Black or grey colouration can mean life or death; choose a mate wisely

The grey wolf, Canis lupus, is an apex predator that is widely distributed across the globe in stable populations, often under conservation. Despite their title, both black and grey variants coexist; puzzling academics as to whether a mix of both holds adaptive value. The frequency of black wolves increases heading south-west across the continent of North America, and it has been hypothesised that this is caused by changing selection pressures.

In an effort to untangle the evolutionary reason for this pattern, a recent study published in Science has linked the cline in frequency of black wolves to the prevalence of a disease, canine distemper virus.

Periodic and localised outbreaks of CDV create fluctuating selective pressure, which the researchers theorise contributes to the evolution of mating strategies, and consequently the composition of colours among wolf populations. The underlying mechanism has been revealed to be the pleiotropic effects of the gene CBD103 coupling coat colour to immunocompetency, allowing resistance to be visually signalled to potential mates.

Led by Professor Tim Coulson from the University of Oxford, the study nimbly assembles a variety of data, modelling, and statistical analysis to construct a robust argument supporting their hypotheses. The magnitude of the data, vast geographical range, and time span sculpt a convincing argument.

CDV is a measles-like virus that can be fatal in juveniles and cause long term health defects in adult wolves, including seizures and blindness. Likened to COVID-19 by one of the authors, CDV can spread rapidly among large social groups of wolves; at points reaching a mortality rate of 50%. Variations in outbreaks can cause shifting selective pressure, as wolves with superior immune capacity will be more likely to survive CDV outbreaks, conferring higher relative fitness. Fitness encompasses an organism’s ability to survive and reproduce in its current spatiotemporal environment, and so is intrinsically dynamic and reliant on environmental conditions.

It was found that black coat colour was positively correlated with the presence of CDV antibodies, at the level of the individual and across entire populations. The molecular apparatus responsible is centred around the gene CBD103. In wolves, its protein interacts with the melanocortin pathway, which controls pigment-type switching. The wild type k allele permits normal epistatic interactions between the components agouti and Mc1r, resulting in a grey phenotype. The mutated K allele, a result of three nucleotides being deleted, prevents agouti from normal functioning, resulting in a black coat.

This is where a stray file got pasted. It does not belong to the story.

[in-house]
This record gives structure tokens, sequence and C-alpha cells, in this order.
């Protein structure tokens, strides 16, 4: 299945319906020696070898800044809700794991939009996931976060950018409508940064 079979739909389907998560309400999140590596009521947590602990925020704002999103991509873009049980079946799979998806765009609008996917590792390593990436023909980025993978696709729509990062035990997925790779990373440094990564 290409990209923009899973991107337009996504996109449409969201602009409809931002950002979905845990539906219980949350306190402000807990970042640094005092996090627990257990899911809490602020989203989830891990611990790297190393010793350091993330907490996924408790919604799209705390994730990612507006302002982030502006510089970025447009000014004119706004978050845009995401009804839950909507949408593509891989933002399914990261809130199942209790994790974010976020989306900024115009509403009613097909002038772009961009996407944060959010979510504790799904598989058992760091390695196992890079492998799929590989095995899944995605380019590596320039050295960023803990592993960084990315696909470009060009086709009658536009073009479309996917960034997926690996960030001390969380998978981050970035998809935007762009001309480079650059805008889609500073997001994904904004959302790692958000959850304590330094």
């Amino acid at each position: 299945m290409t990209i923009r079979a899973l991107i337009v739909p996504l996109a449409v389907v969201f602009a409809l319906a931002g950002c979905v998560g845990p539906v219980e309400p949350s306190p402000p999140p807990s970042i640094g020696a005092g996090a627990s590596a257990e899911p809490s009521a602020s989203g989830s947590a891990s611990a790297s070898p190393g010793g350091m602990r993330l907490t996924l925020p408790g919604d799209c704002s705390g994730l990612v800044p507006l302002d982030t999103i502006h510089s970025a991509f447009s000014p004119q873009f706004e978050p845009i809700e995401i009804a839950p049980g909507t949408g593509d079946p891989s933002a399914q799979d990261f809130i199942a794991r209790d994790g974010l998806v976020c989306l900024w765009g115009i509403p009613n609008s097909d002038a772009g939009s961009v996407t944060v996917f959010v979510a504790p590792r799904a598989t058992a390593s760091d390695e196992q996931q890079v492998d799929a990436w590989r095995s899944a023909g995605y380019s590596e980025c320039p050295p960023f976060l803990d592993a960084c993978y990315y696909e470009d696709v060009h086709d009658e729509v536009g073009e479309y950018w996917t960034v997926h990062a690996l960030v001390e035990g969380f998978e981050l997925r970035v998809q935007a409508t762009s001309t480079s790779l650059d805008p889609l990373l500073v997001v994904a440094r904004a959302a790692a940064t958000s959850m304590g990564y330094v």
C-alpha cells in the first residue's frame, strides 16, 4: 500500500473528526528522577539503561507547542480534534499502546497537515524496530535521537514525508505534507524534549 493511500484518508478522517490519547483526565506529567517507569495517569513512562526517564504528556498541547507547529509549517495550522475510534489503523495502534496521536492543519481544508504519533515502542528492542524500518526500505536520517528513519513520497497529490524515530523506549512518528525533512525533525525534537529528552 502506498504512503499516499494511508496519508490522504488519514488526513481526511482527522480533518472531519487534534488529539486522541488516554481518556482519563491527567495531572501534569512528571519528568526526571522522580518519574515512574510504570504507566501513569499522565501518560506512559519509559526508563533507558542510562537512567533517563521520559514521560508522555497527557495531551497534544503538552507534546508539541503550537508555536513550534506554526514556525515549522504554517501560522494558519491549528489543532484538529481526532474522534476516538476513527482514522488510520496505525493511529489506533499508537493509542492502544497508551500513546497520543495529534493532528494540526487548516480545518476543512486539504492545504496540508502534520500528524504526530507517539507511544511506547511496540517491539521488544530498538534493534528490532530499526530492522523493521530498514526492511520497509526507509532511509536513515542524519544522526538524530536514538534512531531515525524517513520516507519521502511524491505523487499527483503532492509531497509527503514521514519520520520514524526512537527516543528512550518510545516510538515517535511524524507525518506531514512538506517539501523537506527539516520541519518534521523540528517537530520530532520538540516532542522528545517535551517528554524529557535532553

Simultaneously, the K locus also encodes a β-defensin protein involved in the immune response to respiratory diseases such as CDV. Therefore, the genotype has direct effects on the fitness of the individual, which is advertised by the colourful by-product.

The fitness consequences of the available genotypes vary in relation to the environmental content at the time. Employing data from wolves in Yellowstone National Park, the relationship between life history and coat colour was analysed. Grey females were shown to have 25% greater reproductive success than their black counterparts. However, through sampling over five CDV outbreaks, the study indicates that when CDV is prevalent, black wolves hold an advantage in their ability to survive the disease. In such circumstances, heterozygous black wolves have the highest fitness, due to a trade-off between reproductive success and immunity.

Therefore, the long term evolutionarily stable strategy, in locations where CDV outbreaks occur more than once every ten years, proves to be dissociative mating. This maximises the likelihood that offspring will be heterozygous and able to capitalise on the fitness trade off. Wolves in Yellowstone National Park do behave according to this model, resulting in stable polymorphism among the wolf population. Additionally, the study employed modelling to map historical outbreaks of CDV to the colour composition of populations and found that the most likely explanation for the number of black wolves was interbreeding between black and grey wolves. Notably, this tactic is only advantageous where CDV is prevalent; the relative frequency of black wolves in populations which do not experience CDV often is much lower.

This study holds relevance across a range of applications, spanning the conservation of wolves to broader investigations of evolution and sexual selection across the animal kingdom. In many cases, colour is an important signal of dominance and immunological robustness, which have direct implications for fitness. For example, colouration is associated with disease resistance MHC genes in birds and is used to inform mate choice.

Thus, the remarkable power of pathogens has manifested in the evolution of physiological traits and behaviour. In the case of wolves, the complex interactions between a pathogen and its host have cultivated a sophisticated system of mate choice, where a black or grey coat can be the difference between life and death.


Image: Marc-Olivier Jodoin on Unsplash

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